Saving money may not be the only reason you would switch to streaming, but if you can in the process, why not? Today, I'm going to look at how to calculate the amount of money you'd save if you switch to streaming.
What Do You Have Today?
You probably have Internet service, and you probably have cable TV. You may have a home phone, also. Why is home phone important? Well, sometimes that's part of your overall package. Comcast/Xfinity offers a package that includes Internet, cable, and phone. If you decide to cut the cord, you still need Internet, but you can easily find replacements for cable, both live streaming and on-demand, but what about phone? Do you want or need your home phone?
Sure, you could keep the phone service through your Internet provider, and that may be the thing to do. Just be aware that most services give discounts if you bundle packages. If you have a three-service package, you probably have a larger discount than a two-service package. Changing your plan may mean the discount isn't as great. You need to watch for that.
So, write down the services (two or three) that you have today, and the total bill, with all fees and taxes included. That's what you're paying for those two (or three) services.
Splitting The Service
Dropping a combo service means you need to replace multiple services.
To stream, you'll need Internet service. If you have only one Internet Service Provider (ISP) available, then it's easy, though far from ideal. If you have more than one ISP from which to choose, shop around for a service that will meet your needs.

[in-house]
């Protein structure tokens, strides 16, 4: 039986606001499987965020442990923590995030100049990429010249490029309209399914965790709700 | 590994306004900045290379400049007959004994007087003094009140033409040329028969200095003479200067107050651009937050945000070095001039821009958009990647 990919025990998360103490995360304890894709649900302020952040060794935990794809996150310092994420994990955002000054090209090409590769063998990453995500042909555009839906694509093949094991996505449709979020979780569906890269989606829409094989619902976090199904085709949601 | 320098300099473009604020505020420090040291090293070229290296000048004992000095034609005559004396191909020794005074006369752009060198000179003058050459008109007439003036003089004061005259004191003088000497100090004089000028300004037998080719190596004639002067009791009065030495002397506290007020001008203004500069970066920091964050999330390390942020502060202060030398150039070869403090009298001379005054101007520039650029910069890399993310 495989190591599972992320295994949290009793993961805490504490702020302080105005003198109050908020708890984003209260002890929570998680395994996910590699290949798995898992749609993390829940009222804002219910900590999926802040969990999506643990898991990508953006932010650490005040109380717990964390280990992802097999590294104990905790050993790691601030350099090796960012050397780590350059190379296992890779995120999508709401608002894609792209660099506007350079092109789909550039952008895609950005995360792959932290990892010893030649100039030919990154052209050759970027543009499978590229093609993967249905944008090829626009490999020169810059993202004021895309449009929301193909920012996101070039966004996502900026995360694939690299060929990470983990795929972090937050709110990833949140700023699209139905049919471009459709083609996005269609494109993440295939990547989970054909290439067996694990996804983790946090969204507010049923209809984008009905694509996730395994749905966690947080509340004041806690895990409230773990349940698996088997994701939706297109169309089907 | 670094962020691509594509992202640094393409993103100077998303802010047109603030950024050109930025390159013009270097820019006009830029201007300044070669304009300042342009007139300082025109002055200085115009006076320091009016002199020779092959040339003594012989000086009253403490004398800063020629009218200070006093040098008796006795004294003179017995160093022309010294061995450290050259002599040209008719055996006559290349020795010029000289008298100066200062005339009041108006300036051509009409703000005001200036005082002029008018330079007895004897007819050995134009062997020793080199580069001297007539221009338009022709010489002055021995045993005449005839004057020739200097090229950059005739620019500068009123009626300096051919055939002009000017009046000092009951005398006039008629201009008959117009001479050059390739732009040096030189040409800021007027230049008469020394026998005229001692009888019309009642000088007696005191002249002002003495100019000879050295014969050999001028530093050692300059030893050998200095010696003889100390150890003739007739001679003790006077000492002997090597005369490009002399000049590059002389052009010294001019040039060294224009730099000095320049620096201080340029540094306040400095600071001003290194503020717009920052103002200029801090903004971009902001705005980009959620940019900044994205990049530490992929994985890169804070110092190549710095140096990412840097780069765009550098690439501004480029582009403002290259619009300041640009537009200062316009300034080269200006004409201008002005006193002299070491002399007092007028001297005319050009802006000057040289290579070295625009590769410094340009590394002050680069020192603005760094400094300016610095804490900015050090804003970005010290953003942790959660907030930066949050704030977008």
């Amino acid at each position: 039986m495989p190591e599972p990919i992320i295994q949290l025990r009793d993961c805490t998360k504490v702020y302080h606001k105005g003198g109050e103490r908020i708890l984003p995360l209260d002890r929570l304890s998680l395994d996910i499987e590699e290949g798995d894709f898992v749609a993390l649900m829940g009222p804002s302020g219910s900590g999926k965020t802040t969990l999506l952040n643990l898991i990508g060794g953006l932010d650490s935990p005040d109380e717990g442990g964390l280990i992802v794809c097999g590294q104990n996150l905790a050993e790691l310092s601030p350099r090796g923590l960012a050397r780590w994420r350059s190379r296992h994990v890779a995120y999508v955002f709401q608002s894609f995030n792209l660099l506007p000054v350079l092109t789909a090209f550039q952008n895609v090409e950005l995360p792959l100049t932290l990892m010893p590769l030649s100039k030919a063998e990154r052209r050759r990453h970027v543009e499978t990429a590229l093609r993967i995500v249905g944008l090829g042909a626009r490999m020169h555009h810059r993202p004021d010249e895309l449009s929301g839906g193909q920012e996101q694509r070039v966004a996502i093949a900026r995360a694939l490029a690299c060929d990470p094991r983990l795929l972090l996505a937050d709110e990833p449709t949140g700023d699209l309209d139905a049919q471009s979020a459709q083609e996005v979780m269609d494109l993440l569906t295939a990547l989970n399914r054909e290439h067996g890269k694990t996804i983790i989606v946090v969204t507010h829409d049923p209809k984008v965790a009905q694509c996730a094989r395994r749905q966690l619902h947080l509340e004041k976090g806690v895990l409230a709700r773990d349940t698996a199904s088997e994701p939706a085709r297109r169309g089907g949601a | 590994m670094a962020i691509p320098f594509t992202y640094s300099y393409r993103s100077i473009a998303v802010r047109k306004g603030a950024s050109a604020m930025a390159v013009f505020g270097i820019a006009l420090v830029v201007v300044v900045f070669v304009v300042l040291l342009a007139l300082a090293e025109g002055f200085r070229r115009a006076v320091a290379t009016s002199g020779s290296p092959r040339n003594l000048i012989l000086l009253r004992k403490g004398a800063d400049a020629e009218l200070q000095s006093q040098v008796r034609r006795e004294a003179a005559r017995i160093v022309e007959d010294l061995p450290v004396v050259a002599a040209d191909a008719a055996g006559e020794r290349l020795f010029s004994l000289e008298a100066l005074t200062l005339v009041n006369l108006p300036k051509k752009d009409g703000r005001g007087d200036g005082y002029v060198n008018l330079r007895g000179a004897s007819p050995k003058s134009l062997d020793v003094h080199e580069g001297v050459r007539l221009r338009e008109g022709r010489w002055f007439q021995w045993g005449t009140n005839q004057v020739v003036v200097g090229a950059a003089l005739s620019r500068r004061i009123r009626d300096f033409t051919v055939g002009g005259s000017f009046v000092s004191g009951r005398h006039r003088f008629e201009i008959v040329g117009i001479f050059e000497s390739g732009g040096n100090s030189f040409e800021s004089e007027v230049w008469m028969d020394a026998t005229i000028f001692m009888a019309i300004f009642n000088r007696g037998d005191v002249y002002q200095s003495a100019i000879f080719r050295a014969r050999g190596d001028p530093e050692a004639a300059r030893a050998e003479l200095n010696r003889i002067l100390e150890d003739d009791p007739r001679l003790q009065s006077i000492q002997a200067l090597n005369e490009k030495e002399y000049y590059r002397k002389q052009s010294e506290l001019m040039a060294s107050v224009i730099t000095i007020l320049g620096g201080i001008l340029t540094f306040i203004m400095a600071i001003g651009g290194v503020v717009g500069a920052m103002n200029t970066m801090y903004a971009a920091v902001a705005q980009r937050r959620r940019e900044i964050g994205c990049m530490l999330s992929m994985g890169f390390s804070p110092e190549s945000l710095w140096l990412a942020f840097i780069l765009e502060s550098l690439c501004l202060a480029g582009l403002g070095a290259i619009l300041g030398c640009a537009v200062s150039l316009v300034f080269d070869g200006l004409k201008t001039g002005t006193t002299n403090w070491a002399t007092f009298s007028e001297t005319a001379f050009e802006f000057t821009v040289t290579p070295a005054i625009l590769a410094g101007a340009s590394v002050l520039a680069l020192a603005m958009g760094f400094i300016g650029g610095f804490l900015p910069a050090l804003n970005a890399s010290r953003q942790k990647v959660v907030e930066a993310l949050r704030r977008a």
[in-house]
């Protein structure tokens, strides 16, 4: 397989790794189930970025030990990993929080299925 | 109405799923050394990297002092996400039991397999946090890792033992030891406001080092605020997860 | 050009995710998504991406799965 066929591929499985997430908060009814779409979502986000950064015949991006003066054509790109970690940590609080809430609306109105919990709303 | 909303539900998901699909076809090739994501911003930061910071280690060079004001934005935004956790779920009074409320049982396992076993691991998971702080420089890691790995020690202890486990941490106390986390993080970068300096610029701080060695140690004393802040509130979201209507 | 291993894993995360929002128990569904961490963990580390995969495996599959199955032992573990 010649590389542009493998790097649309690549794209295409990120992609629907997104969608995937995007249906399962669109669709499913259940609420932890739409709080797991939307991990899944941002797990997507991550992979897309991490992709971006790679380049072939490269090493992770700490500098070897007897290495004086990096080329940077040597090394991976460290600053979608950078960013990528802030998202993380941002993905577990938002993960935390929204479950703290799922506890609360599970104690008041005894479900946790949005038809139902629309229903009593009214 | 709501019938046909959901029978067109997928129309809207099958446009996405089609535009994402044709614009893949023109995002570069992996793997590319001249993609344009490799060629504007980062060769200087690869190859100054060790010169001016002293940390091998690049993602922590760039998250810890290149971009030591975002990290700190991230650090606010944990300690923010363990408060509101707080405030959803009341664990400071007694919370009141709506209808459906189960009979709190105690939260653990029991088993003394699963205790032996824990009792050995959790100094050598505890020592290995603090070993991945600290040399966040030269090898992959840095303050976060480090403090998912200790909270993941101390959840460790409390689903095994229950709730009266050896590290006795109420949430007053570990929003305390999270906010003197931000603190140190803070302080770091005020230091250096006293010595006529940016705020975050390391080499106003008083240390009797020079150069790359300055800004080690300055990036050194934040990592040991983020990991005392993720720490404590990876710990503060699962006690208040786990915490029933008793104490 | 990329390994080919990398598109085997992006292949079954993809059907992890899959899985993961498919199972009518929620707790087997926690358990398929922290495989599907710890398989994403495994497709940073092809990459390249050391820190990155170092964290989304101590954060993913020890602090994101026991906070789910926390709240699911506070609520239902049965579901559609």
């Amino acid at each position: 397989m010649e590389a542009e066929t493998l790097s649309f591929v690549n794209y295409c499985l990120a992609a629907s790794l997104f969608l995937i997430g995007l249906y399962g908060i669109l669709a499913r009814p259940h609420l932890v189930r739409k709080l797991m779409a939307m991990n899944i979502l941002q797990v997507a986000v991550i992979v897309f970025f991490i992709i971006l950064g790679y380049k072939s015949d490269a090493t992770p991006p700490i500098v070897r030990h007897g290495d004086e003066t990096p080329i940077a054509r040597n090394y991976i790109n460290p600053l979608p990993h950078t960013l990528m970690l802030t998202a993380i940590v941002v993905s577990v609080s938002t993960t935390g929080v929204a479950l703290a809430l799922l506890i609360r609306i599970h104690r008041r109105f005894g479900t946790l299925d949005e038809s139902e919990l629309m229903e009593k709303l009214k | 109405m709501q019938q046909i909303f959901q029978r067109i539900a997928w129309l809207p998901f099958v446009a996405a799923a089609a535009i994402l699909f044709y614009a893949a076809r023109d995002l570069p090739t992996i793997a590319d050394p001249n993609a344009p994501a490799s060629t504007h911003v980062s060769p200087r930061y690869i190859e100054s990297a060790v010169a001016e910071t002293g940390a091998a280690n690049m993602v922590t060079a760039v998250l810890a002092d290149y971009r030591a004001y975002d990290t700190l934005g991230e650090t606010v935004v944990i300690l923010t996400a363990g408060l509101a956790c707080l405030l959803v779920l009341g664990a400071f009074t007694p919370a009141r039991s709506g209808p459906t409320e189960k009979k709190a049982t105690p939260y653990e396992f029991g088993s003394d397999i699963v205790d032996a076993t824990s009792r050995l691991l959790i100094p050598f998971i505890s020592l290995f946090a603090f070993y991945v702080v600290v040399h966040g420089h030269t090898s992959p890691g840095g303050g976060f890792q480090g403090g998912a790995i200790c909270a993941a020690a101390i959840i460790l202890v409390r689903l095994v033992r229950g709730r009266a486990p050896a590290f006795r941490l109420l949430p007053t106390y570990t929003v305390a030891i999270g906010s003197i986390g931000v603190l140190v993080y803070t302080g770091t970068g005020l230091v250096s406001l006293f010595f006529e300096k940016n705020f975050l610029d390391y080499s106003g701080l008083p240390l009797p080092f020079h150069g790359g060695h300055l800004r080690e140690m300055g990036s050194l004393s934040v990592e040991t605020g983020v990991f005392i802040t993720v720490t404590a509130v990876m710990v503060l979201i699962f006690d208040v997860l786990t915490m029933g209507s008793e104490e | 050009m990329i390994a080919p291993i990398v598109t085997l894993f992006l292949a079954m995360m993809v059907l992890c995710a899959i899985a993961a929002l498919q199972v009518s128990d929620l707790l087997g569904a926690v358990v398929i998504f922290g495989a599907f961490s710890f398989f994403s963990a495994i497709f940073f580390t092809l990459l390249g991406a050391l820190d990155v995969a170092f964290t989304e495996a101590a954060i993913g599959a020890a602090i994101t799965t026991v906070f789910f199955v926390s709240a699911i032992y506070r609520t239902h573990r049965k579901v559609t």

How fast does your Internet service need to be? If you are a gamer, or have one in the household, get really fast service. If you don't have a gamer in the house, then 25 mbps service will do the job. Get the price for the service you need or want, and write that down.
Next, if you need a home phone, you need to find a replacement service. If your ISP was your provider, check the price on keeping the service. That would probably be simplest, but not necessarily cheapest.
Look into other services, such as Ooma, Vonage, or others, and get the pricing there. Don't forget to calculate fees and taxes, as almost every service will have those. Write that down.
Finally, the really hard part. You need to determine what services you need. If you already have some services, ignore them, as their cost is the same regardless of any changes you make. Perhaps your existing streaming services are enough. If so, that's awesome. You've saved a lot of money, because this part is $0.
However, if you do want to get a new service, or group of services, figure out those and add up the cost of them all. Write that down.
If have figured all the services you'll need, and written down the totals, all that remains is to add them up. Compare that number to what you're paying today.
Are you saving money? If not, you may want to re-think a few things. Do you really need the services, including phone or all the streaming services you've selected? If so, then consider if streaming is really for you. It's not for everybody.
If you are saving money, though, you now have an idea of how much you'll save as you enter this phase of your Streaming Lefe.